3. EFA decision-making and management

Who is consulted and who decides on major policy matters? Who manages or co-ordinates EFA actions? Is there a special national "EFA mechanism" (inter-ministerial committee, task force, presidential commission, advisory council, etc.); if so, who is a member and what are its responsibilities?

Major national EFA policy matters are decided by the Federal Ministry of Education and Research, the State (Laender) Governments, represented by the Standing Conference of the Ministers of Education and Cultural Affairs of the Laender, and the Bund-Laender Commission Educational Planning and Research Promotion (BLK). Specific literacy and basic education measures as well as educational management are the responsibility of the Laender, whereas the Federal Government supports innovative projects, professional networking and research.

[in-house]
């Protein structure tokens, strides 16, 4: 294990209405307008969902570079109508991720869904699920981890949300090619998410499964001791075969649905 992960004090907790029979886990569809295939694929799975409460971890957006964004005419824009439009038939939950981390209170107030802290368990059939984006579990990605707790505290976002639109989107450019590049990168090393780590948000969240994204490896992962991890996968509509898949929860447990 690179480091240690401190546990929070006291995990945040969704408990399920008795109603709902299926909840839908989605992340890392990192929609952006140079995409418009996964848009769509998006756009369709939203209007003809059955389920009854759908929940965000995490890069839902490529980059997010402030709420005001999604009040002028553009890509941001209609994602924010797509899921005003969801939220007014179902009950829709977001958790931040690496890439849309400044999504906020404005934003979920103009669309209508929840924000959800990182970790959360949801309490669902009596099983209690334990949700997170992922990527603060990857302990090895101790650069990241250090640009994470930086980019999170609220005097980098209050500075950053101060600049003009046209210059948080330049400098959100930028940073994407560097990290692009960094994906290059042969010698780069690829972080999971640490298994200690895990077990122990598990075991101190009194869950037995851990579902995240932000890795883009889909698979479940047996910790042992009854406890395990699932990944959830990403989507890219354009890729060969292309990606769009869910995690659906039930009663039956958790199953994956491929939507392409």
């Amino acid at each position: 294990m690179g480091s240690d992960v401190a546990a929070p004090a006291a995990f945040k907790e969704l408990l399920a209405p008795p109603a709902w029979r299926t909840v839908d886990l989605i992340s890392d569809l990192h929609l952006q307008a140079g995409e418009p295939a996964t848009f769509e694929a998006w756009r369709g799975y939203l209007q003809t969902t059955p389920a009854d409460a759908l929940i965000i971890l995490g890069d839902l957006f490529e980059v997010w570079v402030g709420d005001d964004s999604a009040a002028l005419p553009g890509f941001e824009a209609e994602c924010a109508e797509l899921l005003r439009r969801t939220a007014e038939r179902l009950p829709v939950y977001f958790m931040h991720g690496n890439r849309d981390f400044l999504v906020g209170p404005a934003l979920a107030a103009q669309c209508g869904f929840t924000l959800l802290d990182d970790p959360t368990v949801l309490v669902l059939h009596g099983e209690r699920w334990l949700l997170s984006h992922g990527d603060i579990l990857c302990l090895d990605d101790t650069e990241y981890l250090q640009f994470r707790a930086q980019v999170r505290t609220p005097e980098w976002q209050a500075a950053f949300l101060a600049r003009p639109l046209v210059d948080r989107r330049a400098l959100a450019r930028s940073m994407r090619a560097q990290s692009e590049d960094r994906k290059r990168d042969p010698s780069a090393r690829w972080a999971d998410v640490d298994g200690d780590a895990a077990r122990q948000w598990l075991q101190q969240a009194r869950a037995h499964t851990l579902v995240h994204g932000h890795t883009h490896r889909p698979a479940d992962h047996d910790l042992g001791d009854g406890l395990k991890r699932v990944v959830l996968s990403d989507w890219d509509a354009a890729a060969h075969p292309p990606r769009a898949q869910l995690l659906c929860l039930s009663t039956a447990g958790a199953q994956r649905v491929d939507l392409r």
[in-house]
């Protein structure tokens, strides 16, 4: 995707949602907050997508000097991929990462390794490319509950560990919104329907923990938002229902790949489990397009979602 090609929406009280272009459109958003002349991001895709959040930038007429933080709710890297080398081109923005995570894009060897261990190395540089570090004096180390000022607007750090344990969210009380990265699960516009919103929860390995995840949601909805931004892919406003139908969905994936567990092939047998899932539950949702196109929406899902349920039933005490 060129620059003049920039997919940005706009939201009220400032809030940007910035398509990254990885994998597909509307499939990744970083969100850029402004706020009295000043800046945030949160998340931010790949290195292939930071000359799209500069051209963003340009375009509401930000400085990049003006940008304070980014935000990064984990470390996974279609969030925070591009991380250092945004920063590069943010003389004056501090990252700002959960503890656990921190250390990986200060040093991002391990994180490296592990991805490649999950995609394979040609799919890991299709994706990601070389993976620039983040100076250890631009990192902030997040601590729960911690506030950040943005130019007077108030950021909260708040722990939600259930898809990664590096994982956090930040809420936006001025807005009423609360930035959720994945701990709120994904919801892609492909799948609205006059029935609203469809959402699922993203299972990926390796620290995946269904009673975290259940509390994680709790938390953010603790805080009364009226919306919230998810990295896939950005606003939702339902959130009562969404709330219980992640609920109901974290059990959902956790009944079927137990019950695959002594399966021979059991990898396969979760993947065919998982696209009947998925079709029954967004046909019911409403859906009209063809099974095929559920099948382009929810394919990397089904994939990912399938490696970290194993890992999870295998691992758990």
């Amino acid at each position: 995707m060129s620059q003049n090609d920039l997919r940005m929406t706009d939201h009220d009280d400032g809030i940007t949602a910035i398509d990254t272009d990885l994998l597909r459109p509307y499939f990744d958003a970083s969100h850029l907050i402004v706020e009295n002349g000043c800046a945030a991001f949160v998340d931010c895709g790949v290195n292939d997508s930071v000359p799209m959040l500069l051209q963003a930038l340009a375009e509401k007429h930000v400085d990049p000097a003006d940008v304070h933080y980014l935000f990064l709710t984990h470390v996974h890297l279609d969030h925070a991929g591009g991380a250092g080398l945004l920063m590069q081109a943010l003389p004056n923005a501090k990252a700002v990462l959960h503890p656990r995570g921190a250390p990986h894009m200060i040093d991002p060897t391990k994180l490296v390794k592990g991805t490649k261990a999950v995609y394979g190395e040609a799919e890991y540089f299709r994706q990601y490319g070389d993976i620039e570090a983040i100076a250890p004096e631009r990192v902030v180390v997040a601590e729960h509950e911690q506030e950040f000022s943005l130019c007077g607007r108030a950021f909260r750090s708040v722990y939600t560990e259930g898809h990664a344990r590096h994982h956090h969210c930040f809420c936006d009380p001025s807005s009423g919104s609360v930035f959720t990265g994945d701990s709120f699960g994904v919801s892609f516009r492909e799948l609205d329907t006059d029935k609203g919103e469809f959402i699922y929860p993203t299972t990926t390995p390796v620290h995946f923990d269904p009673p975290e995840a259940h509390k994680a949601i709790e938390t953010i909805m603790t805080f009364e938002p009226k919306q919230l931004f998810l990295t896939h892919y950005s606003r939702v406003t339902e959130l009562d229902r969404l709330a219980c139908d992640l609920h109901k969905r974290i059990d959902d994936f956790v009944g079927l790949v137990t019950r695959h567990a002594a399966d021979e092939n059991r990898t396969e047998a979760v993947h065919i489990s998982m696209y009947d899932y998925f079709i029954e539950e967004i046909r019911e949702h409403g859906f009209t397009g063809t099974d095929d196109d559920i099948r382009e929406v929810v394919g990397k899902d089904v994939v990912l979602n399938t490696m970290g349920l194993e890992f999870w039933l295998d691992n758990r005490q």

The BLK is a committee for educational planning and research promotion. It co-ordinates these matters federally and mediates between the Federal Government and the 16 Laender. Its research project 'innovation in the educational system' has regularly come up with policy recommendations (i.e. documents No. 71 / 1999 regarding the ‘improvement of quality in school and school systems’ and No. 72 / 1999 'education for sustainable development'). Pilot projects and programs are drawn up and monitored in co-operation with experts from universities, research institutes and NGO’s.

EFA policy matters concerning development co-operation are decided by the Federal Ministry for Economic Co-operation and Development, usually after consulting experts from various governmental and non-governmental organizations active in this field.

Given the existing structures for domestic and international education policy, no special additional EFA mechanism has been established.